Curran & Takata


This is a course in general education, meaning that the content should be basic to all that you learn in college. Because the goal is to teach you something about social interaction processes, it is one of the most important courses we can offer.

I expect to give you usable knowledge, knowledge on which you should rely every day in all your interactions with other people.

You come here with ideas about how to interact. You have formed those ideas without even being aware of forming them. In class discussions, we will talk about the ideas you have and the ideas other men and women, black, white, brown, yellow and all other colors and races and ethnic groups have had on the same ideas. You are not expected to exchange your own ideas for theirs. You are expected to question your own ideas, to see whether you find them tenable in the cold light of logic brought to bear by other people. You are here this semester to question, not to answer. Your grades will be based on the sophistication and thoroughness of your questions, whether or not you have any answers.

Classroom rules: Because this is a class to explore your own beliefs and question them, in the light of the whole body of knowledge of all humans, I will not permit an argument in the classroom where anyone claims to have the only true and correct answer. If you wish to express an opinion, you may do so in one of two ways: 1. You may say I think "..." because of .... authority and ... authority. The authority itself may range from the authority to tradition, a Bible, for example, to research authority in the latest articles on the subject. or 2. You may say "I believe "..." but I cannot explain why I believe it." If you choose the first method, we will examine your authorities and compare them to others. You do not have to choose. You are required to learn that authorities differ on everything! If you choose the second, we will explore the authorities together that could have led you to the belief.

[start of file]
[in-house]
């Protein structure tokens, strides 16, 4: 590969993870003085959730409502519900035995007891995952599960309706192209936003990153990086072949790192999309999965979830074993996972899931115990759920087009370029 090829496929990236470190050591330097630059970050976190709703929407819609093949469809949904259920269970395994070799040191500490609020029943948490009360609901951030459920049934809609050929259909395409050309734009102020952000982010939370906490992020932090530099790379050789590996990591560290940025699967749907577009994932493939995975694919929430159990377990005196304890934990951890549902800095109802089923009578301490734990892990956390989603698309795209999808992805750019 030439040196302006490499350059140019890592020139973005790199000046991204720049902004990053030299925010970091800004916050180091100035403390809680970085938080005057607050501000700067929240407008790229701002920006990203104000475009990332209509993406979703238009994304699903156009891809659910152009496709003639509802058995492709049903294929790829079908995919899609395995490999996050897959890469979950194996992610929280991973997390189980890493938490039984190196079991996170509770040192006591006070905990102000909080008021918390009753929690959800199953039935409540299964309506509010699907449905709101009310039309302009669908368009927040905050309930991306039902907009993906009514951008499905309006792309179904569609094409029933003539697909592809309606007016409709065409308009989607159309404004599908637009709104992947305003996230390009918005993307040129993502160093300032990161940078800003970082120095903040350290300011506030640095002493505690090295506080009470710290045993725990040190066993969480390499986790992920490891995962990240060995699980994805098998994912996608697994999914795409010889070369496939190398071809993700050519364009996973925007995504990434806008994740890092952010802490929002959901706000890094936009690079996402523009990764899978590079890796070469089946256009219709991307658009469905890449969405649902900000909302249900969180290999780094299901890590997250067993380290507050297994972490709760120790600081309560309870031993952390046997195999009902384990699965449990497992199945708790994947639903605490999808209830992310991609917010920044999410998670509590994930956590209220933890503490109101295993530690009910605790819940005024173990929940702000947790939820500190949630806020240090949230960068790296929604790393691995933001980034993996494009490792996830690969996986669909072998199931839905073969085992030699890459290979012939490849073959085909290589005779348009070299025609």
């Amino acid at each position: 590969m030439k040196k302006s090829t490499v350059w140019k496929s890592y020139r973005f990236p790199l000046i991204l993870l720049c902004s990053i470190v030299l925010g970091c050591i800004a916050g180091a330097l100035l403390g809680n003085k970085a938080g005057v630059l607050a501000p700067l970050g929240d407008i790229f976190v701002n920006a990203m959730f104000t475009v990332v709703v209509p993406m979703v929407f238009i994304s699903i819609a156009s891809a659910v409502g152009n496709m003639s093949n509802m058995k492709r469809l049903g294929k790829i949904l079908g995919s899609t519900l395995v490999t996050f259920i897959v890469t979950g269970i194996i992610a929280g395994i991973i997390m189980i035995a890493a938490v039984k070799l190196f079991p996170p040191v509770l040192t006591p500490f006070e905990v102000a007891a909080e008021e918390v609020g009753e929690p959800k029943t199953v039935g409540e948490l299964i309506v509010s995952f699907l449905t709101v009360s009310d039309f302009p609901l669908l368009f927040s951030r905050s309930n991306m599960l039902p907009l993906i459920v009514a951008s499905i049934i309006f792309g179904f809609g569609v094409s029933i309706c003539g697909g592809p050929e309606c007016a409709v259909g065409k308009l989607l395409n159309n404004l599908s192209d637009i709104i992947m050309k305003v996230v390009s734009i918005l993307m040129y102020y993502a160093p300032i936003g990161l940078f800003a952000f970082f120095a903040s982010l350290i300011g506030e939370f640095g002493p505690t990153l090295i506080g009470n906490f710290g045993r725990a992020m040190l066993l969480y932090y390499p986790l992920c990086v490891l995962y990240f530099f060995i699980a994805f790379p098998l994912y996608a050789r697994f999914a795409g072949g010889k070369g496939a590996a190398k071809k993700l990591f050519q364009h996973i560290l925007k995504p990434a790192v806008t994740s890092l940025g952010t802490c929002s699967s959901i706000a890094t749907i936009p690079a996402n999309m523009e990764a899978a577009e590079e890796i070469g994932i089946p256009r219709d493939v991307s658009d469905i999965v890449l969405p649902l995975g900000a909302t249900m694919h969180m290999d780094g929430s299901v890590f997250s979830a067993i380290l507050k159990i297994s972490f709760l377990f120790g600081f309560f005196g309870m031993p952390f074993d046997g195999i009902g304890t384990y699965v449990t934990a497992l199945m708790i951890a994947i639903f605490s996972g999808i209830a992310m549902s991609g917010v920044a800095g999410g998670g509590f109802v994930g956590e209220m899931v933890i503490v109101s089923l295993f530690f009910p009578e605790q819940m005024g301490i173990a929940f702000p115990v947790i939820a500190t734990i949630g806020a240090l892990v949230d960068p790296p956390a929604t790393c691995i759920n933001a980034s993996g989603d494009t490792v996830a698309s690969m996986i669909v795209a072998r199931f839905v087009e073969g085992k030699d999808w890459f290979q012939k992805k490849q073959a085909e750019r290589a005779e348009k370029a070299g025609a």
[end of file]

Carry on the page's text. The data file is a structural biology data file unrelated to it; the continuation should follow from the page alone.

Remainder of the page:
There will be no "I'm right. You're wrong." in this classroom. I, the teacher, have no divine right claim to truth. All I have is a very good knowledge of sources of authority. Right and wrong lie within the realm of some greater being, if there is such a greater being. It has not been given to us to "know" the universe with any certainty. Beliefs are not knowledge. Beliefs, once questioned and examined by knowledge, are the business of faith.

It has been said that there are three primary ways of knowing: intuition, authority, scientific knowledge. The great leaps of knowledge have usually come of intuition, such as Galileo's discovery that the earth is not flat. I accept, on authority and scientific knowledge that the earth is round. I cannot intuit it. Intuition, though important, immensely important, cannot be tested, sometimes cannot be shown. I am not asking you to reject your beliefs [such as that God exists or does not exist] on the basis of authority or scientific evidence. I am asking you to become aware of which beliefs are founded on intuition and which on authority and scientific method.

I can see how someone could still doubt that the earth is round. Sure looks flat. But that's a scientific and authoritybased fact that has been shown scientifically to be wrong. There is, however, a flat earth society, whose members believe the earth is flat. They are entitled to that belief. But they should know that their belief now counters both scientific knowledge and overwhelming authority. That doesn't mean that education can or should change their belief. As in the "Twilight Zone," they may be right. Galileo was, when everyone's senses told them he was wrong. And he was the only one who dared to believe he was right. The second Hollis Professor of Natural Sciences at Harvard was almost fired because he preached that hurricanes or earthquakes were not God's mysterious punishment visited upon man, but could actually be explained by the physics of meteorology and electricity. [Samuel Eliot Morrison, Three Centuries of Harvard]

The impossible is what does not fit into our present belief system. The only sure way to stop us from threatening the lives of those like Galileo, who have remarkable insights, is to learn to allow ourselves to question. We must learn to respect intuition, as well as authority and scientific experimentation. And we must learn tolerance in our belief systems.

Updated August 23, 1999